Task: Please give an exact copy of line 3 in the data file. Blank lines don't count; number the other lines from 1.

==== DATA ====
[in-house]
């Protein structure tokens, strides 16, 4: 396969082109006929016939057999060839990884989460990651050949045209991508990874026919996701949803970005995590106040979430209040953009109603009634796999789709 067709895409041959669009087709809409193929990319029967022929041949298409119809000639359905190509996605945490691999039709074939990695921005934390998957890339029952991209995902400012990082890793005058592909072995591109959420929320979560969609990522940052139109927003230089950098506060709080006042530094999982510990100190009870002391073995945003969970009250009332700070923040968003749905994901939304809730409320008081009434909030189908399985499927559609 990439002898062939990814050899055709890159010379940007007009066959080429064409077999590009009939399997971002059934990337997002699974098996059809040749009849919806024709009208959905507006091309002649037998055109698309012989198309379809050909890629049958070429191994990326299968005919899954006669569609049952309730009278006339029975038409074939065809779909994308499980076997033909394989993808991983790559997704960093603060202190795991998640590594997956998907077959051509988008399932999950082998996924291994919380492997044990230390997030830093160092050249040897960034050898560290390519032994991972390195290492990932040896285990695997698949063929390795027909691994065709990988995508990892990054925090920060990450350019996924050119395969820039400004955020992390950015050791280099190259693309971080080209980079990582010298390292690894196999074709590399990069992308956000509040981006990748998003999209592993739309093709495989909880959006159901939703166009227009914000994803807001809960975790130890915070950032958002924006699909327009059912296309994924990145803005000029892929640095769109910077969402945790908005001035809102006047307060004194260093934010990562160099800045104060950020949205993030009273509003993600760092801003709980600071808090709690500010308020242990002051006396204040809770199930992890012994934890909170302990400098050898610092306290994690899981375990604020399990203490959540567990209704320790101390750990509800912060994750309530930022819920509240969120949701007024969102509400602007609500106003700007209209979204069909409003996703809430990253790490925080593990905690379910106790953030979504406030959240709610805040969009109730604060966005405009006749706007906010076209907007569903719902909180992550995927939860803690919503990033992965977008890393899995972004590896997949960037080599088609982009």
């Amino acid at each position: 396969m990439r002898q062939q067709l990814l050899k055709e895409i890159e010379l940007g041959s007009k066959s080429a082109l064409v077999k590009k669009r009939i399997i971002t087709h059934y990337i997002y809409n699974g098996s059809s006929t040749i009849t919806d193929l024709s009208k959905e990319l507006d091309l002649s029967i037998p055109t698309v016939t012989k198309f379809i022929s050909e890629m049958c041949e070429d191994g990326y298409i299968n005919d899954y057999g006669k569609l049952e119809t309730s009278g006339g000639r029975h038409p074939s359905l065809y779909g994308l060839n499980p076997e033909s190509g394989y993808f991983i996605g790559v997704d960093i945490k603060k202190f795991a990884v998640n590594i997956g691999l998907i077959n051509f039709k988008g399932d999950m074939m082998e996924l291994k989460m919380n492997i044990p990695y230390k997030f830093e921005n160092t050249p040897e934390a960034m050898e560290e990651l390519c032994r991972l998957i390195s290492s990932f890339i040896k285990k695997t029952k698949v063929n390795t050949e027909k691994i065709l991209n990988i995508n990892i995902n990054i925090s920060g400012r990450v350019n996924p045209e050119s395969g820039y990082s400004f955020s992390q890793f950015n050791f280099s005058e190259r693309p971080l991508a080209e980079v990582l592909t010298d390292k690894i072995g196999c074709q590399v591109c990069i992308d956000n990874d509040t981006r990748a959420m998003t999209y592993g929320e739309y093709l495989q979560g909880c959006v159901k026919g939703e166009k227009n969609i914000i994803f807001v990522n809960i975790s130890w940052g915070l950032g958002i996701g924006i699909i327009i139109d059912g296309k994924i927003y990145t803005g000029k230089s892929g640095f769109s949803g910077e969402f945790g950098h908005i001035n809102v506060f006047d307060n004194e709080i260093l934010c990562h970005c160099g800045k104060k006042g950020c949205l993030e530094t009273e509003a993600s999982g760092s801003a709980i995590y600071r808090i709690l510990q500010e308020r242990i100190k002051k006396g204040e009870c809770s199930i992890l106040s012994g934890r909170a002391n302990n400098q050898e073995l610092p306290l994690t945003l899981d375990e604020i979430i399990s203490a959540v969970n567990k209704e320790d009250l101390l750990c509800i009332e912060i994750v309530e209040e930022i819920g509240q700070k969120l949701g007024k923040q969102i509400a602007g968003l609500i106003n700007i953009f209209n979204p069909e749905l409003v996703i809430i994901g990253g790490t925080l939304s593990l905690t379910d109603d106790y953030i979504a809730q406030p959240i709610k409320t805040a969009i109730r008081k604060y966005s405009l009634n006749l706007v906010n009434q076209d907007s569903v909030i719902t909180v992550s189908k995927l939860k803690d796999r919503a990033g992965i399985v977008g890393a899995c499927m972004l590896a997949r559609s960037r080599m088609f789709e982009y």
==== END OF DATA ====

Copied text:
């Amino acid at each position: 396969m990439r002898q062939q067709l990814l050899k055709e895409i890159e010379l940007g041959s007009k066959s080429a082109l064409v077999k590009k669009r009939i399997i971002t087709h059934y990337i997002y809409n699974g098996s059809s006929t040749i009849t919806d193929l024709s009208k959905e990319l507006d091309l002649s029967i037998p055109t698309v016939t012989k198309f379809i022929s050909e890629m049958c041949e070429d191994g990326y298409i299968n005919d899954y057999g006669k569609l049952e119809t309730s009278g006339g000639r029975h038409p074939s359905l065809y779909g994308l060839n499980p076997e033909s190509g394989y993808f991983i996605g790559v997704d960093i945490k603060k202190f795991a990884v998640n590594i997956g691999l998907i077959n051509f039709k988008g399932d999950m074939m082998e996924l291994k989460m919380n492997i044990p990695y230390k997030f830093e921005n160092t050249p040897e934390a960034m050898e560290e990651l390519c032994r991972l998957i390195s290492s990932f890339i040896k285990k695997t029952k698949v063929n390795t050949e027909k691994i065709l991209n990988i995508n990892i995902n990054i925090s920060g400012r990450v350019n996924p045209e050119s395969g820039y990082s400004f955020s992390q890793f950015n050791f280099s005058e190259r693309p971080l991508a080209e980079v990582l592909t010298d390292k690894i072995g196999c074709q590399v591109c990069i992308d956000n990874d509040t981006r990748a959420m998003t999209y592993g929320e739309y093709l495989q979560g909880c959006v159901k026919g939703e166009k227009n969609i914000i994803f807001v990522n809960i975790s130890w940052g915070l950032g958002i996701g924006i699909i327009i139109d059912g296309k994924i927003y990145t803005g000029k230089s892929g640095f769109s949803g910077e969402f945790g950098h908005i001035n809102v506060f006047d307060n004194e709080i260093l934010c990562h970005c160099g800045k104060k006042g950020c949205l993030e530094t009273e509003a993600s999982g760092s801003a709980i995590y600071r808090i709690l510990q500010e308020r242990i100190k002051k006396g204040e009870c809770s199930i992890l106040s012994g934890r909170a002391n302990n400098q050898e073995l610092p306290l994690t945003l899981d375990e604020i979430i399990s203490a959540v969970n567990k209704e320790d009250l101390l750990c509800i009332e912060i994750v309530e209040e930022i819920g509240q700070k969120l949701g007024k923040q969102i509400a602007g968003l609500i106003n700007i953009f209209n979204p069909e749905l409003v996703i809430i994901g990253g790490t925080l939304s593990l905690t379910d109603d106790y953030i979504a809730q406030p959240i709610k409320t805040a969009i109730r008081k604060y966005s405009l009634n006749l706007v906010n009434q076209d907007s569903v909030i719902t909180v992550s189908k995927l939860k803690d796999r919503a990033g992965i399985v977008g890393a899995c499927m972004l590896a997949r559609s960037r080599m088609f789709e982009y």